As best shown in Fig. 7, for example, block 82 includes a Synchronous DRAM-specific state machine 96 which passes I/O signals between Synchronous DRAM memory storage devices and address generation/data checking block 88 of Fig. 6.
A tuning circuit 97 tunes the performance of state machine 96 to better operate with different Synchronous DRAM memory storage devices by tailoring the delays between certain memory control operations to meet several different timing characteristics relevant to Synchronous DRAM devices.
A first such timing characteristic is the precharge time (tRP) , which represents the minimum time required to precharge a bank on a particular Synchronous DRAM device prior to initiating a new command on the device. In this instance, the first memory control operation is the initiation of a precharge operation, and the second memory control operation is the issuance of a new command. The delay between such operations is controlled by a precharge counter 98a, which is programmed via a delay count supplied via a precharge time line 100a from memory parameters register 94. Counter 98a is started in response to a delay signal issued by state machine 96 over a precharge started line 102a. In turn, the counter returns an enable signal to state machine 96 over a precharge completed line 104a, after cycling the number of cycles specified by the delay count provided over line 100a.
A second timing characteristic is the active command period (tRAS) , which represents the minimum time required to process a command on a particular Synchronous DRAM device prior to initiating a precharge in anticipation of a next command on the device. In this instance, the first memory control operation is the start of a command cycle on a particular memory bank, and the second memory control operation is the initiation of a precharge operation on the bank. The delay between such operations is controlled by an active command counter 98b, which is programmed via a delay count supplied via an active command period line 100b from memory parameters register 94. Counter 98b is started in response to a delay signal issued by state machine 96 over a new command cycle started line 102b. The counter returns an enable signal to state machine 96 over a command cycle may be ended line 104b, after cycling the number of cycles specified by the delay count provided over line 100b.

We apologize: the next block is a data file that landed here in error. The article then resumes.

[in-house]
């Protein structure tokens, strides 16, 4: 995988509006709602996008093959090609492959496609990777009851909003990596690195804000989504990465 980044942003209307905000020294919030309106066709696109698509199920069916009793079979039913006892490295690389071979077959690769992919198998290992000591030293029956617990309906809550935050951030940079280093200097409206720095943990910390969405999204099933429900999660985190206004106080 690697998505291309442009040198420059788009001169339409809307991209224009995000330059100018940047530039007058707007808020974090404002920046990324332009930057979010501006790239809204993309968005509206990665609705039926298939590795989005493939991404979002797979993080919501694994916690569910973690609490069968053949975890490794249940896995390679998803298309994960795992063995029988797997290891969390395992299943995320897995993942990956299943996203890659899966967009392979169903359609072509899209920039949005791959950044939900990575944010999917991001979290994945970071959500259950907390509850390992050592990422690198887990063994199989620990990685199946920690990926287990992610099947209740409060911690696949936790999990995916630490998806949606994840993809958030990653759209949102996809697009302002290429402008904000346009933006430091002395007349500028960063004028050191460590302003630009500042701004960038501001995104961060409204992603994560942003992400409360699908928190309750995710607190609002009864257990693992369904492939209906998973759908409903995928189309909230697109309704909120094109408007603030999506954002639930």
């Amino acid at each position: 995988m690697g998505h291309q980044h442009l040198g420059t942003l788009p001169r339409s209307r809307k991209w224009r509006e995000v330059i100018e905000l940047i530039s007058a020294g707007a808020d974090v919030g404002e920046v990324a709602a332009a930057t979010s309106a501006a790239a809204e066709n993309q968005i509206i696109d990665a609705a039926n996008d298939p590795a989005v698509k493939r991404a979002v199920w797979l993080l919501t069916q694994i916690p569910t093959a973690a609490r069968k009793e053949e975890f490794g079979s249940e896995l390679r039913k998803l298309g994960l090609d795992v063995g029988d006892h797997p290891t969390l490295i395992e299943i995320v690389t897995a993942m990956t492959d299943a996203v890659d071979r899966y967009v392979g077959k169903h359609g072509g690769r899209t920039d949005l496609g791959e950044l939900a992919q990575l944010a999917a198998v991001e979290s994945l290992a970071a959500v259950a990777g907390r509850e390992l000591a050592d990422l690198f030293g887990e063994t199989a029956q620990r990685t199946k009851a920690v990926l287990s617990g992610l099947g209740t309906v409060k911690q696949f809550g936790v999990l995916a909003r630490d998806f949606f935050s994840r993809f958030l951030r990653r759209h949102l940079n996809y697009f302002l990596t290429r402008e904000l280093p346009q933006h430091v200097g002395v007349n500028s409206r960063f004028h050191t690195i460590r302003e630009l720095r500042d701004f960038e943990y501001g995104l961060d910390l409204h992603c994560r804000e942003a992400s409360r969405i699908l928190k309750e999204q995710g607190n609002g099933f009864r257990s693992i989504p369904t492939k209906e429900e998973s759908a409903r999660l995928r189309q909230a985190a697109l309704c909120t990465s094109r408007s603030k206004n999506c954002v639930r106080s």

A third timing characteristic is the data input to precharge (tDPIj) , which represents the minimum delay that must occur after data is written to the device before a precharge operation may be initiated in anticipation of a next command on the device. In this instance, the first memory control operation is the completion of data being written to a particular bank on the device, and the second memory control operation is the initiation of a precharge operation on the bank. The delay between such operations is controlled by a data input to precharge counter 98c, which is programmed via a delay count supplied via a data input to precharge line 100c from memory parameters register 94. Counter 98c is started in response to a delay signal issued by state machine 96 over a data being written line 102c. The counter returns an enable signal to state machine 96 over a precharge command may be sent line 104c, after cycling the number of cycles specified by the delay count provided over line 100c. A fourth timing characteristic is the bank cycle time